Psalm 8 begins and ends with the same phrase: “O Lord, our Lord, How majestic is Your name in all the earth,” “We need not wonder at this, for no heart can measure, no tongue can utter, the half of the greatness of Jehovah. The whole creation is full of his glory and radiant with the excellency of his power; his goodness and his wisdom are manifested on every hand.” [Spurgeon]
And yet even though God is majestic and full of splendor, it is the infants and children who understand His majesty more often than those who mature and educated. The Pharisees were angry when the children were crying out in the temple courts “Hosanna to the Son of David,” and Jesus responded, quoting Psalm 8:2. “From the mouths of children and nursing babies, you have ordained praise” Is it your prayer to have such a childlike faith to offer praise as freely as these little ones to the Lord for His power, majesty, and splendor? David’s point was the same as the Apostle Paul’s words: “But God chose what the world thinks foolish to shame the wise, and God chose what the world thinks weak to shame the strong.” [ICor.]
Today may we offer praise to Jehovah for truly He is majestic and full of splendor. The heavens and all of creation resound with his work. “For since the creation of the world, his invisible attributes – his eternal power and divine nature – have been clearly seen, because they are understood through what has been made. So people are without excuse.” [Rom 1] and that is why this statement should bring shudders to our soul: the young child of an atheist couple once asked his parents, “Do you think God knows we don’t believe in Him?” [Dr. Constable] Precious Child, yes, God knows for He is omniscient, omnipresent, and omnipotent.
Today may we meditate upon these words upon our lips: “O Lord, our Lord, How majestic is Your name in all the earth.”
2 Chronicles 35 The story of King Josiah teaches us that not IF but WHEN we fail to consult God, we may face severe consequences. Josiah set out to intercept Pharaoh without asking God. He went looking for trouble where he didn’t need to be. Had he consulted God, the outcome may have been different. An archer drew his bow with Josiah as his target. We might ask: ‘why didn’t God protect righteous King Josiah—why did he allow him to die at such a young age?’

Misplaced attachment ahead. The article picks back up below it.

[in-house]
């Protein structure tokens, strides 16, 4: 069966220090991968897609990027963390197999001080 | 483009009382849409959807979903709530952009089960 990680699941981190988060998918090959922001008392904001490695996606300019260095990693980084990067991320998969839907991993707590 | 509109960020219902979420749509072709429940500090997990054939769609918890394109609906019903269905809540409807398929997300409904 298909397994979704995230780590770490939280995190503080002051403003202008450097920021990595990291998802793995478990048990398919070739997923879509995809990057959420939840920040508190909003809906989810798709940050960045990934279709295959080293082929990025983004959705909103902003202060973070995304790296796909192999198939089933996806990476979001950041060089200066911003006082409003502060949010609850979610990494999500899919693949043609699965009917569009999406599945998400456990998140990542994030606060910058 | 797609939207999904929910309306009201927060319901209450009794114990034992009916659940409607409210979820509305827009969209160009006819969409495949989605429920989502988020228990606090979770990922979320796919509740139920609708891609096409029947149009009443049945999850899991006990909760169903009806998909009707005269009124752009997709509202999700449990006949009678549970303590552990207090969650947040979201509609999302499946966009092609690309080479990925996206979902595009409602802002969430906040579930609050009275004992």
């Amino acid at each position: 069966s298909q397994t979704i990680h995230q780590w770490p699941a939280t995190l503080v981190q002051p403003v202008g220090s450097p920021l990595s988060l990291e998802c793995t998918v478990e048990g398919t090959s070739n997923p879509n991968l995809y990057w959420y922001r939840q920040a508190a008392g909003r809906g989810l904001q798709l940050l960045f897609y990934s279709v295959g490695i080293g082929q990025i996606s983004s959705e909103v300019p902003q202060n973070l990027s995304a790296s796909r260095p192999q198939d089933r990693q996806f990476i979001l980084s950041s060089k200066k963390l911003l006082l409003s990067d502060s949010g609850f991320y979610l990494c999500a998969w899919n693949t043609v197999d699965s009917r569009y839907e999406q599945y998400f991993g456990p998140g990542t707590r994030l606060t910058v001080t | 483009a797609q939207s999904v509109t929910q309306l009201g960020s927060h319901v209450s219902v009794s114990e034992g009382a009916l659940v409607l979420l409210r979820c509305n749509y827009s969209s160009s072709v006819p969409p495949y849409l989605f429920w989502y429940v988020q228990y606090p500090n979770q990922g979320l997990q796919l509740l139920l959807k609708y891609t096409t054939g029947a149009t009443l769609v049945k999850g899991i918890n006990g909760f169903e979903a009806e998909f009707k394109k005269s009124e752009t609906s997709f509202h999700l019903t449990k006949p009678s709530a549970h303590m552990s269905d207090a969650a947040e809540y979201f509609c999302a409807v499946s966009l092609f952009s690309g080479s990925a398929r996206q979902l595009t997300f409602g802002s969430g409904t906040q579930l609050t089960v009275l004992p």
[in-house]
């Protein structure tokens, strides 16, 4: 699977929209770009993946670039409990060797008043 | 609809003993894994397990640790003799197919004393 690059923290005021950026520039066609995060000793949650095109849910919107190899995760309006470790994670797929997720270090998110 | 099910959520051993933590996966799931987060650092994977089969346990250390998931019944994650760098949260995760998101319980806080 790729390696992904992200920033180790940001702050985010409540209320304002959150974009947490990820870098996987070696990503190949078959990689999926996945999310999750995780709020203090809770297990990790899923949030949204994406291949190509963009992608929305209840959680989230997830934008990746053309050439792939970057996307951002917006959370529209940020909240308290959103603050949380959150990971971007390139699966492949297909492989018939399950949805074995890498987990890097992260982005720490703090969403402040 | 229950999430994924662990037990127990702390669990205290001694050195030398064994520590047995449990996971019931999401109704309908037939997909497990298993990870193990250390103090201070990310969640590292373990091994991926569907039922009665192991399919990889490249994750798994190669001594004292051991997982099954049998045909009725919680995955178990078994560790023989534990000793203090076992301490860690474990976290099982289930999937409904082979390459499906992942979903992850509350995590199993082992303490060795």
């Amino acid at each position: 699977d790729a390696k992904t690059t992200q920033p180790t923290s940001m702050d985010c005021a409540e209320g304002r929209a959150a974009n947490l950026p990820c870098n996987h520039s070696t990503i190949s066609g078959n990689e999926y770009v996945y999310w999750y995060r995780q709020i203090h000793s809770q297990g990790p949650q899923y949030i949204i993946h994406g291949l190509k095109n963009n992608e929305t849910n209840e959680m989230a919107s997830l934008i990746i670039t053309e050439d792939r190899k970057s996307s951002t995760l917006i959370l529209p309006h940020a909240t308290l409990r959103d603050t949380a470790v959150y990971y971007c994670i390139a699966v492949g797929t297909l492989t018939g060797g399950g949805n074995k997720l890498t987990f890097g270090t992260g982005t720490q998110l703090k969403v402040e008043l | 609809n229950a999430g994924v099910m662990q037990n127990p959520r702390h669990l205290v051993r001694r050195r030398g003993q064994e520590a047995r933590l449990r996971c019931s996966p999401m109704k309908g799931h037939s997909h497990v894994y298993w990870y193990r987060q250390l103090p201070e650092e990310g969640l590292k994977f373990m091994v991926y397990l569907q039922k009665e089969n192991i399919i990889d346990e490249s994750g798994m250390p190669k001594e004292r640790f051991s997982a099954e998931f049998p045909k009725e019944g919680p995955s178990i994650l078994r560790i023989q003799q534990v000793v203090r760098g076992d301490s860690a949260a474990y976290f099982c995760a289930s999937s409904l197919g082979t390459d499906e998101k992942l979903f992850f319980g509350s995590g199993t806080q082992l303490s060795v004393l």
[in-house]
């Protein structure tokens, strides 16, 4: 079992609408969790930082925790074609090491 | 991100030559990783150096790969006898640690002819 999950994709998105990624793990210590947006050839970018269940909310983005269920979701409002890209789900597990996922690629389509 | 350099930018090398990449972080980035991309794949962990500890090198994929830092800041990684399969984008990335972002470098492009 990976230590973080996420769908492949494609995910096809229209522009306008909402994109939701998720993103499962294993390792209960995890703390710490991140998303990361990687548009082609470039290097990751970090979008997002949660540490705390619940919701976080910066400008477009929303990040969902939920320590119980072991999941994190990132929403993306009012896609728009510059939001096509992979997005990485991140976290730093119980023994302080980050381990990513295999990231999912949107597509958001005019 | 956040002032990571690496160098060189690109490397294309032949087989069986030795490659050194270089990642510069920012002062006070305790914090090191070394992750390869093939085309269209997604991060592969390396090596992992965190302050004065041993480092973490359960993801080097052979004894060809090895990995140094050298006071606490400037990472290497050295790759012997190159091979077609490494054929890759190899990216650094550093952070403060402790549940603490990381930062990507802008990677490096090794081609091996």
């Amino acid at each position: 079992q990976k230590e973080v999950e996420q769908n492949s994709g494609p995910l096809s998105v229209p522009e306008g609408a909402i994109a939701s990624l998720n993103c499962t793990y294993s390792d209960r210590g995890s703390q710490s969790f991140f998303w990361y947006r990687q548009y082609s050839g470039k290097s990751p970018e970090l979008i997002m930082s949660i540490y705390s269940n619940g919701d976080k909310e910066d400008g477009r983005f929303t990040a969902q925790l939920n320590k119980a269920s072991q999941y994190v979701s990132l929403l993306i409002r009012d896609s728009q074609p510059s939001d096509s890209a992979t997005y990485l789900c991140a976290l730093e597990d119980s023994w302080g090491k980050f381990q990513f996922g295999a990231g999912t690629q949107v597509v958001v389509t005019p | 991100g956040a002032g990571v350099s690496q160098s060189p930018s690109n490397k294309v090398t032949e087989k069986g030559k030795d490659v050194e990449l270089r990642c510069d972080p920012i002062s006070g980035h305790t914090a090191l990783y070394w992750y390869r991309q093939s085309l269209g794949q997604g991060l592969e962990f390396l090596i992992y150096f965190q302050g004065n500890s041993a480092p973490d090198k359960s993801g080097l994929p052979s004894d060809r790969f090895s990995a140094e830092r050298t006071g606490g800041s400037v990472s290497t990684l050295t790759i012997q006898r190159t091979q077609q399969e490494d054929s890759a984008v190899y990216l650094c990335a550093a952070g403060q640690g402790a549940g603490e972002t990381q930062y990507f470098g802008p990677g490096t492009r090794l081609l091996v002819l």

Excellent question with a practical answer: When we fail to consult God, he may send his counsel to us— even through unbelievers as he did with this unrighteous Pharaoh. Pharaoh Necho told Josiah to “Refrain from meddling with God, who is with me, lest He destroys you.”
As a believer, we have the Holy Spirit to teach and guide us, but more often than not, like Josiah, we grieve and quench his power when we make decisions on our own. Josiah had everything at his disposal to seek God’s will, but he chose not to do so, and we are guilty of the same.
Even though Josiah did not consult God, God was true to His promise. Josiah did not see the calamity God had foreordained for Judah. The LFL (Lesson for Life): Do not rely on your own understanding. Seek God’s wisdom first before setting out. Sometimes God is gracious but not always as we see in Josiah’s case.
2 Chronicles 15 The wise prophet spoke to Asa: If you seek him, he will respond to you, but if you reject him, he will reject you. Asa sought God up to the 35th year of his reign, but like many of us, Asa listened with one ear to the ground and one ear toward heaven. The prophets of old had spoken that same refrain to other kings, but few imparted that truth to their heart. Just as then, so today, the enemy uses distractions and fear to keep our eyes on our circumstances and away from God.
Asa was a good king for many years, but then an enemy
kingdom threatened him. The swords of Benhadad were rattling, and Asa’s fear
was escalating. Instead of going to God as he had done in the past, he resorted
to bribery. Asa didn’t lose his confidence and his closeness to God all at once
but gradually. Lesson fact: Protect yourself from the enemy by staying in the
God sends tests like this into our lives to see how we will
respond. Are you like so many who forget what God has done? Using a computer illustration, we might say
Asa lost his memory card that held all of his victories under God, and when he
tried to download new information, it failed because it didn’t have the right